- Supreme Court Decides Morrison v. National Australia Bank, Ltd.
- July 1, 2010 | Authors: Leif T. Simonson; Aaron D. Van Oort; Charles F. Webber
- Law Firm: Faegre & Benson LLP - Minneapolis Office
On June 24, 2010, the Supreme Court decided Morrison v. National Australia Bank Ltd., No. 08-1191, holding that section 10(b) of the Securities and Exchange Act of 1934 and SEC Rule 10b-5 apply only in connection with the purchase or sale of a security listed on an American stock exchange and the purchase or sale of any other security in the United States, and therefore do not permit a foreign investor to sue foreign and American defendants in connection with securities traded on foreign exchanges. This is the so-called "foreign cubed" case, as it involved foreign plaintiffs suing foreign defendants in United States courts for misconduct in connection with securities traded on a foreign exchange.
National Australia Bank Limited was once the largest bank in Australia. Its shares traded on the Australian Stock Exchange Limited and on other foreign exchanges, but never on any United States exchange. In 1998, the Bank bought HomeSide Lending, a mortgage-servicing company headquartered in Florida. From 1998 to 2001, the Bank's annual reports touted the success of HomeSide's business, and HomeSide's executives (who lived in Florida) did the same. In 2001, the Bank significantly wrote down the value of HomeSide's assets, and the price of the Bank's shares dropped dramatically.
A group of Australian plaintiffs sued the Bank, HomeSide, and several of their executives in federal court in New York, alleging that HomeSide and its executives manipulated HomeSide's financial models to make the business look more valuable than it really was. They sought to represent a class of investors in the Bank's stock. The district court dismissed the lawsuit on jurisdictional grounds, holding that the acts in the United States were only one link in a chain of a scheme that culminated in a foreign country. The Second Circuit affirmed, agreeing that the acts performed in the United States did not "compris[e] the heart of the alleged fraud."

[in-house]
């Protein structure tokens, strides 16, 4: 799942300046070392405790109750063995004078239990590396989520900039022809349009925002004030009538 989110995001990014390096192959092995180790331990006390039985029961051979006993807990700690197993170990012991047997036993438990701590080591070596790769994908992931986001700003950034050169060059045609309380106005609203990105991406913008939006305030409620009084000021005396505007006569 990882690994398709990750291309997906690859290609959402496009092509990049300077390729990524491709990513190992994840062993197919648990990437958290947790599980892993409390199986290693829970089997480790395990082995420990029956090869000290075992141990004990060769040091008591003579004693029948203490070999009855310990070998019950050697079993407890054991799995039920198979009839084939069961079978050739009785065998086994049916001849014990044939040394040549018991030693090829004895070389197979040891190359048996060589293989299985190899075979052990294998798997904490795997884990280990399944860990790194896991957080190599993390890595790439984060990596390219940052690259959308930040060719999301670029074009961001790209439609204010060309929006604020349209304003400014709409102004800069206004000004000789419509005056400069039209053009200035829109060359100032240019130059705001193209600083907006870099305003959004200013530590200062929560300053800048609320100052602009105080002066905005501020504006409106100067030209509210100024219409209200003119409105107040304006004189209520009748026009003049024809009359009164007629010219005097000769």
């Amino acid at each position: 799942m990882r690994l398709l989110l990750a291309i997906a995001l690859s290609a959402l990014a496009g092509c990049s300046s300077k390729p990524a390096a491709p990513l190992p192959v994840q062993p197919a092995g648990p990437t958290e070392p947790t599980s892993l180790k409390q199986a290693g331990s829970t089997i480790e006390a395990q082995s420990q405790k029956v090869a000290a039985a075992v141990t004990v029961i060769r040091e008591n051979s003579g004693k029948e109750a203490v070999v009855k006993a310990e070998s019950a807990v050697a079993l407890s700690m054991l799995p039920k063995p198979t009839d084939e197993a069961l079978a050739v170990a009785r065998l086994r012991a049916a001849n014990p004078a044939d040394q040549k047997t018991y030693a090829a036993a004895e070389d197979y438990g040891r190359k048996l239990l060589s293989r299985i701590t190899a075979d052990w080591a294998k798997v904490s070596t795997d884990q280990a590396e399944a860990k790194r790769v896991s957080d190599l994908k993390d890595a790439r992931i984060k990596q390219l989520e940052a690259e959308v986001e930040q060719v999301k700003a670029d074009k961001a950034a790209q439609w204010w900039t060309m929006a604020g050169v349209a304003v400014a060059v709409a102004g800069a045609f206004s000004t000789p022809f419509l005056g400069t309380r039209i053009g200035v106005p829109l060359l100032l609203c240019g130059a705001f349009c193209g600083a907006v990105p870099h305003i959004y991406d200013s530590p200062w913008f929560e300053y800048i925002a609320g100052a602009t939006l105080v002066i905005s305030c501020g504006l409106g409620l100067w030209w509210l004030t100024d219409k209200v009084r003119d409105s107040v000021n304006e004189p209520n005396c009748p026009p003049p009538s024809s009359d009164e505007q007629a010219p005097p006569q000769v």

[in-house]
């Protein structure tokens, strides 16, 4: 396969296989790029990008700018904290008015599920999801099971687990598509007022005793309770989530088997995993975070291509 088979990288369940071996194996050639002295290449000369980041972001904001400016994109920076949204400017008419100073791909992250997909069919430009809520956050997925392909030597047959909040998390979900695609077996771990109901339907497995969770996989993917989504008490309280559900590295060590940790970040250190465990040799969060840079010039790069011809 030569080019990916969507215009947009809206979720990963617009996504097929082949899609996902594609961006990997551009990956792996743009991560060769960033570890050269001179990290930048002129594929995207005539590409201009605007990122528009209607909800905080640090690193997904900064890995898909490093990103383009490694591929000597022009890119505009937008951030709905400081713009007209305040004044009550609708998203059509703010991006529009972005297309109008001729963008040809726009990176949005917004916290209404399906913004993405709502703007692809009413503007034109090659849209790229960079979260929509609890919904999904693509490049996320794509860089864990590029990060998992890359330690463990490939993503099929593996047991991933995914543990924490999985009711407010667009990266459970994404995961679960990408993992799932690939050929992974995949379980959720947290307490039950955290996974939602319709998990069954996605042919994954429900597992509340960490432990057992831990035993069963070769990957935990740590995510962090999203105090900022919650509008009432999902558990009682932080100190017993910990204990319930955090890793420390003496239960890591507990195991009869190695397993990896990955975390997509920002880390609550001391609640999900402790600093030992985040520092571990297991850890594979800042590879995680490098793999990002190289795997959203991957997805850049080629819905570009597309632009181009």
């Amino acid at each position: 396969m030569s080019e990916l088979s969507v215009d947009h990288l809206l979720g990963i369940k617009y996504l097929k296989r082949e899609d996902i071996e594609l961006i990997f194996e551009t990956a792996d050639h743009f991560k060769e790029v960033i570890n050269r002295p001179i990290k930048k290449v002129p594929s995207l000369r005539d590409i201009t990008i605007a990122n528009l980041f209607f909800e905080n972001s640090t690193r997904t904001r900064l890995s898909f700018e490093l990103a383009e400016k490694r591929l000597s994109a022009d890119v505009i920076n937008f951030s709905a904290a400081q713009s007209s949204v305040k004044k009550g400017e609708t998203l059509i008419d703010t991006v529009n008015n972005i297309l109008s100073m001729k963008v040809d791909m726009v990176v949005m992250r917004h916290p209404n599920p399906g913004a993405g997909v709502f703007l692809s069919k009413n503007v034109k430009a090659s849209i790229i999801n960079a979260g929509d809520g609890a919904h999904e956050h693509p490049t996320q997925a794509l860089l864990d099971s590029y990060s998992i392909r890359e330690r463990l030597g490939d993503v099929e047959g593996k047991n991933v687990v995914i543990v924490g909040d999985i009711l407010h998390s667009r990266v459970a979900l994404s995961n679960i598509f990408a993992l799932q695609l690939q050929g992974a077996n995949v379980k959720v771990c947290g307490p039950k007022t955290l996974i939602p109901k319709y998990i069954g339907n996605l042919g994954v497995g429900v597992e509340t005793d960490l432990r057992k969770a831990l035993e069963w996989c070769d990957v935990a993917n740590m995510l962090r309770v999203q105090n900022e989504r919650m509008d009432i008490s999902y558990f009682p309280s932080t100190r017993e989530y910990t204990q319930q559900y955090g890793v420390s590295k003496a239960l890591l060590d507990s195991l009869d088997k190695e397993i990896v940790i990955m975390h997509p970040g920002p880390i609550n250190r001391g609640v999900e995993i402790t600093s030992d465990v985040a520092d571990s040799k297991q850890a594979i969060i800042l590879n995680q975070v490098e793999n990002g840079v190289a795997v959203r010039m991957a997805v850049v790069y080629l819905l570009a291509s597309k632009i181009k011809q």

The Supreme Court affirmed, but on different grounds. The Court first held that the Second Circuit was wrong in looking at the issue as one of subject-matter jurisdiction. The question in the case is what conduct Section 10(b) reaches, and that is a merits question that has nothing to do with a federal court's power to hear the case. This holding continued the Court's recent string of cases holding that the question whether a statute applies to a given course of conduct is generally not a jurisdictional question.
On the merits, the Court began with the strong presumption that federal laws apply only within the United States, unless Congress clearly says otherwise. The Court held that this presumption applies to section 10(b) as well, casting aside lower federal court decisions suggesting that Congress's silence in section 10(b) about its extraterritorial application allowed courts to divine Congress's intent.
The Court noted that the case did have some connection to the United States—HomeSide was based in Florida, and its executives allegedly made fraudulent statements there—but it observed that very few cases brought in United States courts have absolutely no connection to the United States. The Court held that the focus of the Exchange Act is not on the place where the deception originated, but rather on purchase or sale transactions of securities in the United States. The Exchange Act applies only to transactions of securities listed on domestic exchanges or transactions of other securities that occur domestically. The Court rejected the government's proposed test , which would involve asking whether fraud involves "significant conduct in the United States that is material to the fraud's success," holding that there is no support in the Act for such a test.
Justice Scalia delivered the opinion of the Court, in which Chief Justice Roberts and Justices Kennedy, Thomas, and Alito joined. Justice Breyer filed an opinion concurring in part and concurring in the judgment. Justice Stevens filed an opinion concurring in the judgment, in which Justice Ginsburg joined. Justice Sotomayor took no part in the decision of the case.